- I see you're keeping tool proficiencies. Por que? It's a little odd for a skill (proficiency) to disappear as soon as the appropriate tool is missing. Under tool proficiencies, without a set of lockpicks, a thief suddenly has no ability to appraise a lock, or analyze alien stone masonry that works as a lock. (Behind the curtain: tool proficiencies are the likely compensation for a lack of Armed Combat skill. Because combat is effectively a Tool Proficiency, with the tools being class-appropriate weapons.)

- The elves were miffed when they lost their Spot skill, and the halflings were definitely not having it when Listen went away. How are they feeling about sharing their keen senses with all characters now, with the removal of Perception?

- Focus: good call. It seems like a no-brainer for abilities to have defenses (including Endurance). Were you thinking of adding defense skills to the other attributes? Or pulling Armor Class's dex bonus out and making Armor Class a dexterity skill?

Thanks!

Can you elaborate on what you're thinking for an armed combat skill? I think standard combat (including unarmed fighting and AC) is handled sufficiently well in the core rules. The reason I wouldn't necessarily favor adapting those as skills is twofold:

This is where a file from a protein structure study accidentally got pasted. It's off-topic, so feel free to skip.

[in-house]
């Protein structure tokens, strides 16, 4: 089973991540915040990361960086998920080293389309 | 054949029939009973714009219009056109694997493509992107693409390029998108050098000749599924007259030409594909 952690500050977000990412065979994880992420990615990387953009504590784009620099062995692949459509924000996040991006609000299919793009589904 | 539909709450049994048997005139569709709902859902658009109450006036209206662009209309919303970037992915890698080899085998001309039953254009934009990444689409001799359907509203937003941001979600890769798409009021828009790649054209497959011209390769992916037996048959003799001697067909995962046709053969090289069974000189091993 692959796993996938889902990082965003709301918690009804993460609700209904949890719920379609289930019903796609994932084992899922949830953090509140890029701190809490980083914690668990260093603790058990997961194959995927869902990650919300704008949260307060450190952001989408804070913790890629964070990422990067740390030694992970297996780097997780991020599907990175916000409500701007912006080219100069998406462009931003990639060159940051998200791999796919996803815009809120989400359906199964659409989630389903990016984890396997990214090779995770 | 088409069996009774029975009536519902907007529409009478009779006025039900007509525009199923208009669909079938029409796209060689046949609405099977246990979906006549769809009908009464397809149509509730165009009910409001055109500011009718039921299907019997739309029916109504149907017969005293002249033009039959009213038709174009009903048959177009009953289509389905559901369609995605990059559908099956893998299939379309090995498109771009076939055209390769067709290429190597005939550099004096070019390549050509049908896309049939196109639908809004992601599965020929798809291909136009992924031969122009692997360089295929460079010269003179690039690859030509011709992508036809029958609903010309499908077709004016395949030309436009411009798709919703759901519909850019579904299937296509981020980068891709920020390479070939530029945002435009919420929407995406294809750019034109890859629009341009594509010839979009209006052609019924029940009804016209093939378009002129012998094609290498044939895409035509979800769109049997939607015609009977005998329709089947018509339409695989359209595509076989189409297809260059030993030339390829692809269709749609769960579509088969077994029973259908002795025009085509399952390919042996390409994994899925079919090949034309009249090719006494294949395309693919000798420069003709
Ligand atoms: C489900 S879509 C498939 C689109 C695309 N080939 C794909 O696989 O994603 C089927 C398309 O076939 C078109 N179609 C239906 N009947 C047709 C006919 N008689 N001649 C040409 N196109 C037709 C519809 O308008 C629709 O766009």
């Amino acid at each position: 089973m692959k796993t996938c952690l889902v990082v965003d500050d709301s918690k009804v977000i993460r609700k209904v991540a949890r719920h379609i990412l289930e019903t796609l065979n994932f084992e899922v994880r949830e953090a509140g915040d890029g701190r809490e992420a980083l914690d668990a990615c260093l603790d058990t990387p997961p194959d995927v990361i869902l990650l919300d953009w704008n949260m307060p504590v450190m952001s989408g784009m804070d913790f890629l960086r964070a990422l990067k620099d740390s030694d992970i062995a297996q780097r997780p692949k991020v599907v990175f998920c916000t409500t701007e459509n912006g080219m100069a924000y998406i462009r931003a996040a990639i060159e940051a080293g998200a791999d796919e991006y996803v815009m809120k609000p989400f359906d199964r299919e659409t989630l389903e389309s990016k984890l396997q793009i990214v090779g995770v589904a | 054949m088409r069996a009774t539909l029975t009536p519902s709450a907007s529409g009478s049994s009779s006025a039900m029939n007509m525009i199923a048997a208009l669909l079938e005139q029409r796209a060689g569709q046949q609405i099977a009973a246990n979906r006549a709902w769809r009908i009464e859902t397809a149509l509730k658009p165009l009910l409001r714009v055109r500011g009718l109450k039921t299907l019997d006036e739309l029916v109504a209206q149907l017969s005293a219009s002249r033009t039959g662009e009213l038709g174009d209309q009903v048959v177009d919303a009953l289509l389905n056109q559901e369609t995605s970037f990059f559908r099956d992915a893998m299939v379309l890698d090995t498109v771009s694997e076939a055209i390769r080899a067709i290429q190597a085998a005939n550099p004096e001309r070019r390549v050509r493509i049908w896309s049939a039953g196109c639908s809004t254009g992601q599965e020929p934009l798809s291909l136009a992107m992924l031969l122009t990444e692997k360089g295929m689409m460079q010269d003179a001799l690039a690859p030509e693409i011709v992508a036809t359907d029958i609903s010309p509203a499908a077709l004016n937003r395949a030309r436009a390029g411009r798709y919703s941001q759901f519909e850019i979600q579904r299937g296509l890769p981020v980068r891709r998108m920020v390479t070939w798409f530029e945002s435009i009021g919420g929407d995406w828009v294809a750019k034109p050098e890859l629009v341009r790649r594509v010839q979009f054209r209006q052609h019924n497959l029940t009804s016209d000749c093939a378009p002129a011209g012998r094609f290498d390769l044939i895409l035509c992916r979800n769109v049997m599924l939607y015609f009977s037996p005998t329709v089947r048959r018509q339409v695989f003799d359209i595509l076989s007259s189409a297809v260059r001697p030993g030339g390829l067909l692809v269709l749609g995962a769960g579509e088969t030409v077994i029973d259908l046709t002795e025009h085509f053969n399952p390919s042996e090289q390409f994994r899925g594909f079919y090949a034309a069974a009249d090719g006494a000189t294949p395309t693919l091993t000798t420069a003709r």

a.) i'd be afraid of the level of system rewrites it would require (if I was going that far, I'd probably just craft a whole new ability score system, since I'm not totally satisfied by the six we have.)

b.) I like the idea of conceptually separating skills from core mechanics on the basis of whether or not you can pretty safely assume all adventurers would be proficient as a result of their lifestyle.

B. is also a big part of why I decided to change Perception. In addition to it being kind of poorly defined relative to investigation, I also find it a bit of a stretch to think of Perception as something you could be either "trained" or "untrained" in as an adventurer. It makes more sense to have an even baseline for all PCs that is modified only by Wisdom and miscellaneous feats or features. The Elf feature Keen Sense just grants a static +2 to Perception, meaning they have a base perception of 12 instead of 10. And in fact Perception really should just be a floating # that varies by species, similar to speed.

For Endurance and Focus, technically these aren't defenses, as those are handled by saving throws. What these are are attempts to simulate player-initiated activities that require either physical or mental stamina for success. Some people like to use Athletics (Con) for that, but truth be told I prefer them being separate since they are very much not the same thing in real life - someone can be trained to run a marathon but not have the physical strength to move a large boulder. It's basically physique vs. stamina, which just are not the same.